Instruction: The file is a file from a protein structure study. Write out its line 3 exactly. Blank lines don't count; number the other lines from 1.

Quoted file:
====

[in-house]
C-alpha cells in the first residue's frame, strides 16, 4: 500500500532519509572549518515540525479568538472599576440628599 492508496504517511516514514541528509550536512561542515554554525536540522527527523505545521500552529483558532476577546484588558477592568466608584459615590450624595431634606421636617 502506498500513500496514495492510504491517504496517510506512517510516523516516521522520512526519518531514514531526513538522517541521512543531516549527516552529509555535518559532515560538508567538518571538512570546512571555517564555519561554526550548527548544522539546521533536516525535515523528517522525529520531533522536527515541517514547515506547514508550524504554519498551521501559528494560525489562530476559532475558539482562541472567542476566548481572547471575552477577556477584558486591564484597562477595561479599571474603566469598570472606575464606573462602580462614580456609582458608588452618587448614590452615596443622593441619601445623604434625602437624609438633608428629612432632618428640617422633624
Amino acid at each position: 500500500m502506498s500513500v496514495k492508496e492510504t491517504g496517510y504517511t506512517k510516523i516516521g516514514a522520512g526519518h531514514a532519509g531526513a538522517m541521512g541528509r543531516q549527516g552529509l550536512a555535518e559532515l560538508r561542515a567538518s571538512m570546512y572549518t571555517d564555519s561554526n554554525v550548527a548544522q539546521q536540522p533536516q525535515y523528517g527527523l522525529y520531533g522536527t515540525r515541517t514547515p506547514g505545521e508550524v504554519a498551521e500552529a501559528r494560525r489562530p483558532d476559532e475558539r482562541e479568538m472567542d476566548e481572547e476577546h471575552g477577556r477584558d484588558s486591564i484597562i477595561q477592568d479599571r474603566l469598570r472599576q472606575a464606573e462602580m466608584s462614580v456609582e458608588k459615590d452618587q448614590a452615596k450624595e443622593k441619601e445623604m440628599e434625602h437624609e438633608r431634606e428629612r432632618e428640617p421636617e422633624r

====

Amino acid at each position: 500500500m502506498s500513500v496514495k492508496e492510504t491517504g496517510y504517511t506512517k510516523i516516521g516514514a522520512g526519518h531514514a532519509g531526513a538522517m541521512g541528509r543531516q549527516g552529509l550536512a555535518e559532515l560538508r561542515a567538518s571538512m570546512y572549518t571555517d564555519s561554526n554554525v550548527a548544522q539546521q536540522p533536516q525535515y523528517g527527523l522525529y520531533g522536527t515540525r515541517t514547515p506547514g505545521e508550524v504554519a498551521e500552529a501559528r494560525r489562530p483558532d476559532e475558539r482562541e479568538m472567542d476566548e481572547e476577546h471575552g477577556r477584558d484588558s486591564i484597562i477595561q477592568d479599571r474603566l469598570r472599576q472606575a464606573e462602580m466608584s462614580v456609582e458608588k459615590d452618587q448614590a452615596k450624595e443622593k441619601e445623604m440628599e434625602h437624609e438633608r431634606e428629612r432632618e428640617p421636617e422633624r